Architecture student imagines moving population of the Maldives onto oil rigsView gallery - 8 images
Taking the view that rising sea levels caused by climate change could eventually result in the loss of the low-lying island country of the Maldives, architecture student Mayank Thammalla envisions moving the country's entire population onto existing oil rigs.
Designed for Thammalla's final year Masters of Architecture thesis, Swim or Sink isn't meant to be a final plan ready for implementation, and is best considered food-for-thought as to the role architects might take in mitigating the effects of climate change.
"I was interested in looking at the future of the Maldives because their situation is very unique," explains Thammalla. "They are a nation that can lose their entire identity, a 2,000 year old culture and their geographical position on the planet, due to projected sea level rise within the next 100 years. The Maldivians are talking about purchasing land in Australia, what will the costs be there?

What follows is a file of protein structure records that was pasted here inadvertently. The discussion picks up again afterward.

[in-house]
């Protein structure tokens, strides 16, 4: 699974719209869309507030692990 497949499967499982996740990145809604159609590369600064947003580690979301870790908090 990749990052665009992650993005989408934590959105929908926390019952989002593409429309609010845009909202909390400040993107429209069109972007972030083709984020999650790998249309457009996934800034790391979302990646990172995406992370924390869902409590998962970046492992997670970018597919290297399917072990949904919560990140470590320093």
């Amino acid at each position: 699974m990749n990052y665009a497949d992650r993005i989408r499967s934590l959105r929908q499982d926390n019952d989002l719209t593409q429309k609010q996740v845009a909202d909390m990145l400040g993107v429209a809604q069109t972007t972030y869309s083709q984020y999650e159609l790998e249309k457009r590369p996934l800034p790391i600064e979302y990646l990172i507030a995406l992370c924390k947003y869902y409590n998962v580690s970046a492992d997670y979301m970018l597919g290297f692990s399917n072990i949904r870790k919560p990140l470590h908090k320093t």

"A loss of their rich culture, a loss of their day to day activities, and a loss of their presence in their natural surrounding oceanic environment. All that said, I am not sure about all the political and economic factors that might possibly be involved."
Thammalla imagines moving around 400,000 people onto huge semi-submersible oil rigs. Taking the place of the Maldives' beautiful natural islands, the rigs would include cinemas, mosques, markets, and retail spaces. Housing would be constructed using traditional local materials, and though the rigs have no airport as such, existing helipads could be used for "island hopping."
Thammalla also posits that the man-made islands would protect inhabitants from natural disasters like tsunamis. While no sustainable technology is mentioned, making the oil rig communities self-sufficient energy-wise and even food-wise seems a relatively small challenge compared to more pressing issues, like sourcing enough huge unused oil rigs to house such a large number of people, for example.
Source: Mayank Thammalla